01/11/11 0011111 31 Ctrl+_ (US command; used in AS/400 systems)
10/01/11 0100111 39 ”’ (Single quote)
10/10/11 0101011 43 ‘+’ (Plus sign)
10/11/11 0101111 47 ‘/’ (Forward slash)
11/01/11 0110111 55 ‘7’ (Seven digit)
11/10/11 0111011 59 ‘;’ (Semicolon)
11/11/11 0111111 63 ‘?’ (Question Mark)

Battery Math

When it comes to EV building, you can have the best of the best of everything – aerodynamic body, great motor, excellent controller. However, when it’s all said and done, you’ll sink or swim depending on your batteries.

I’m not going to get into types/sizes/brands here; this is more about the preliminary calculations than anything else. There are some general rules of thumb when it comes to powering an EV:

  • Voltage = Speed. It’s not quite that simple, but close enough for basics. The more voltage you can provide to the motor, the faster you’ll be able to go.
  • Amperage = Acceleration. Whereas voltage enables the motor to turn faster, amperage is what allows the motor to turn when a load (in our case, a whole car via the driveshaft) is applied.

Also to note is the fact that the lower the amperage you ask the batteries to output, the longer they can output it for. This means you either accelerate VERY slowly, or…increase the voltage!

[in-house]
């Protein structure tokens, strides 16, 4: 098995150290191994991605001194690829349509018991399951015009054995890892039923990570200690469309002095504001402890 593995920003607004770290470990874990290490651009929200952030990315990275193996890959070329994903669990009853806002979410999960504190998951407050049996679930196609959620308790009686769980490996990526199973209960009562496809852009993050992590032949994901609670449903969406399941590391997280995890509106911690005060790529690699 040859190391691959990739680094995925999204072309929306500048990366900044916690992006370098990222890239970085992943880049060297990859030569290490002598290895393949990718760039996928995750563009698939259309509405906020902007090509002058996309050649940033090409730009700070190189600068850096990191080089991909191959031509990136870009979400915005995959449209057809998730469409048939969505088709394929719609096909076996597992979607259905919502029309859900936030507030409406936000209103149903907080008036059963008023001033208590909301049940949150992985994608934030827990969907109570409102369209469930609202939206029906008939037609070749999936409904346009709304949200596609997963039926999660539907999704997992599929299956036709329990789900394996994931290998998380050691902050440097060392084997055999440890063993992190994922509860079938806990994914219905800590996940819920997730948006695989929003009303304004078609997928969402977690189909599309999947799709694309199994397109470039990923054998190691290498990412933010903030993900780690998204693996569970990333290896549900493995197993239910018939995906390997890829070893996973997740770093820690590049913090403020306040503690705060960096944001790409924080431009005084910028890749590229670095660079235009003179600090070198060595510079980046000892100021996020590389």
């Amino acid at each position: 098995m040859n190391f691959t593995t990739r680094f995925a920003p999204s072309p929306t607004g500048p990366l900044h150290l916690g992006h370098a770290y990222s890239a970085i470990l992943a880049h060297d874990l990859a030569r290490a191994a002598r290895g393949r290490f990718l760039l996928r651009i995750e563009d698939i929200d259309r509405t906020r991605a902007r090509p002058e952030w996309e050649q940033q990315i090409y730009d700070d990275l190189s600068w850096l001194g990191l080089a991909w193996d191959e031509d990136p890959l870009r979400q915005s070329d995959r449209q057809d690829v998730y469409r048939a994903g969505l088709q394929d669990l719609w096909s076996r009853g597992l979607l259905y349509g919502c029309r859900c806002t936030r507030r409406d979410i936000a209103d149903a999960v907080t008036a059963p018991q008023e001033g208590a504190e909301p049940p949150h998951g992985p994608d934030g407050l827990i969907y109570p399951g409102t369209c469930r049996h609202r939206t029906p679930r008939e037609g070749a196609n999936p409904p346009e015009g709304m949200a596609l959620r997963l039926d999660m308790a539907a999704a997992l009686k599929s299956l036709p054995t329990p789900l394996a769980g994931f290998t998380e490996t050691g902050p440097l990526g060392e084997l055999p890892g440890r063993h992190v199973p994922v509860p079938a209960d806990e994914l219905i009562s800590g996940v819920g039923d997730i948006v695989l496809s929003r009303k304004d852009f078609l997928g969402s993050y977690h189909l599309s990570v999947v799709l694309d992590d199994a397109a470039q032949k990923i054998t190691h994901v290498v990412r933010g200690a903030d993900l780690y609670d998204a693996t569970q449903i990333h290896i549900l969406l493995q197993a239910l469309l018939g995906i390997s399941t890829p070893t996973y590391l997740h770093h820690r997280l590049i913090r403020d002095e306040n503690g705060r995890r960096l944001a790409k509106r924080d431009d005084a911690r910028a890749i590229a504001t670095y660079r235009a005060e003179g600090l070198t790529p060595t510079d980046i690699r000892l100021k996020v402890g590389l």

How does that work, if voltage equals acceleration? It’s a transformation of Ohm’s Law. Ohm’s Law states that the current, I, through a conductor between two points is directly proportional to the potential difference, V, across the two points, and inversely proportional to the resistance, R, between them:

I=\frac{V}{R}

Current is amps, “Potential Difference” is volts, and the resistance is the load/work we want the electricity to be doing – realistically, the wattage. So to simplify, we end up with the following replacements and transformation:

\mbox{Amps}=\frac{\mbox{Volts}}{\mbox{Watts}}              THUS             \mbox{Watts}=\frac{\mbox{Volts}}{\mbox{Amps}}

So, for the same amount of power output (in Watts), I can have more amps and less volts, or more volts and less amps. Less amps = good things, so we keep the voltage as high as reasonably feasible.

I’ve got 64x 12V, 7.2Ah batteries. They’re small, both in electrical capacity (amp-hours), and in physical size. However, there are SIXTY-FOUR of them.

That’s the same as 8x 96V 7.2Ah batteries.
8x 7.2Ah = 57.6 Ah total @ 96V
96V * 57.6Ah = 5529.6 Wh; 5.5296 kWh

There are 5.52 kilowatt-hours of electricity in my battery pack. Electric cars use, on average, 250 to 350 Watt-hours of electricity per mile driven.

Let’s use 300 Wh/mi for now, with an 80% ‘Depth of Discharge.’ That’s how much of the total power you use out of the batteries. If you 100% discharge a battery, it’ll basically kill it permanently. 80% is a “safe zone” of discharge for lead-acid batteries, so let’s start there.:

5529.6Wh * 0.80 DoD = 4423.68 Wh @ 80%
4423.68Wh / 300Wh/mi = 14.746 miles

so yeah, we’ll call it 15 miles range at 80%. Most likely, with used batteries like mine, it’d be safer to only go to 50% – which works out to 9.218 miles. The batteries I have are extremely small! Most EV-ers have batteries that are 20 to 60 Amp-hours EACH! This is why we’re starting with the go-kart.